Insurance data only account for insured losses, and these represent a fraction of the total cost of a disaster. They do not include many indirect costs, nor intangibles such as ecosystem services like drinking water. They do not include the huge personal costs of losing loved ones, homes, or businesses. They do not include the personal costs to police, firefighters, SES and other emergency workers who face danger and human loss, and must contend with the emotional impacts of their work.

As Victoria suffered under the recent heat wave, limitations in the ‘surge capacity’ of our medical system were apparent. Health professionals have called on the government to urgently review how the state manages heatwave response. While bushfires have caused the greatest financial impact on Victoria over the past decade, heatwaves have been the largely unacknowledged killer in our state. According to a Monash University study, more than 200 people died as a result of the 2009 heat wave.

Our state government has walked away from meaningful action to reduce greenhouse pollution, including dismantling the emission reductions target in the Victorian Climate Change Act. It has retreated to a position where it has opted for an adaptation response rather than a serious mitigation strategy, and it’s Adaptation Plan has been criticised as being insufficient to task.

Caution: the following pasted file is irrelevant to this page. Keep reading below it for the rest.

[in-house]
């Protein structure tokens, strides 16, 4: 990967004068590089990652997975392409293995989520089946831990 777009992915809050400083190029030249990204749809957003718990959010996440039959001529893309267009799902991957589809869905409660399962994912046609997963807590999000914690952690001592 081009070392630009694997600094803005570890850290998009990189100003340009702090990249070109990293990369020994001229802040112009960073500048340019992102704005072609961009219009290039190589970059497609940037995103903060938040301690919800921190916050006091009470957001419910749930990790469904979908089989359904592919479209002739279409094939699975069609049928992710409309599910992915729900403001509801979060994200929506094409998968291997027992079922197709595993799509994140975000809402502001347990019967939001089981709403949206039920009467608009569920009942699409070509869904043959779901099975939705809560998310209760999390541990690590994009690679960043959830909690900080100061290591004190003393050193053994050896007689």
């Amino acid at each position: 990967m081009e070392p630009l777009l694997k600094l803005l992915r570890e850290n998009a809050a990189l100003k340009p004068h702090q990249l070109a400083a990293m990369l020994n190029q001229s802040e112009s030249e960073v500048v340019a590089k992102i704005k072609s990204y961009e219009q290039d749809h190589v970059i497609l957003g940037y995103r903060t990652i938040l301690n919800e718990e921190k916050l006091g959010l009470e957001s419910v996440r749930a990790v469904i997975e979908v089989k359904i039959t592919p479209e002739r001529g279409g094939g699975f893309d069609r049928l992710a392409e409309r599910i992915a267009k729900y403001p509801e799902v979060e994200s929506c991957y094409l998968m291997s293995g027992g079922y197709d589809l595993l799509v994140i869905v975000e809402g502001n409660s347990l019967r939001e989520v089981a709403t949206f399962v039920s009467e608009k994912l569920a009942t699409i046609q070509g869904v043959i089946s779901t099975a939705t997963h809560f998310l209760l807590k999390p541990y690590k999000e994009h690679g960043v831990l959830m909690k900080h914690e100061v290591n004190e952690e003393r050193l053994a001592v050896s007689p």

Unless our government stops hiding from climate science, and joins the global efforts to reduce greenhouse gas emissions, it will be condemning Victorians to an ever greater cost burden from extreme weather events.


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10 thoughts on “Rationale for renewables: Disasters & warming climate cost Victoria $20b

  1. What a crock the bush has been burning for thousands of years.How has a few kids with a box of matches got to do with climate change.This is almost as stupid as the ship of fools that got stuck in their own ice melt.A JOKE!!!!!

    1. Grow up Chris. Nobody is denying the bush has been burnt for thousands of years but it certainly hasn’t been burning for thousands of years. And who is talking about kids with matches? Only you. Clearly the article above is beyond your comprehension.

      Maybe if you had had the benefit of some basic education and a little science knowledge, you would understand why increased temperatures have such a dramatic effect on the landscape, plant, animal and human communities.

      Anyway it’s evident you don’t care nor can you be bothered spending a few seconds thinking about the matter. Each time your insurance premiums rise, remember to point the finger directly at yourself.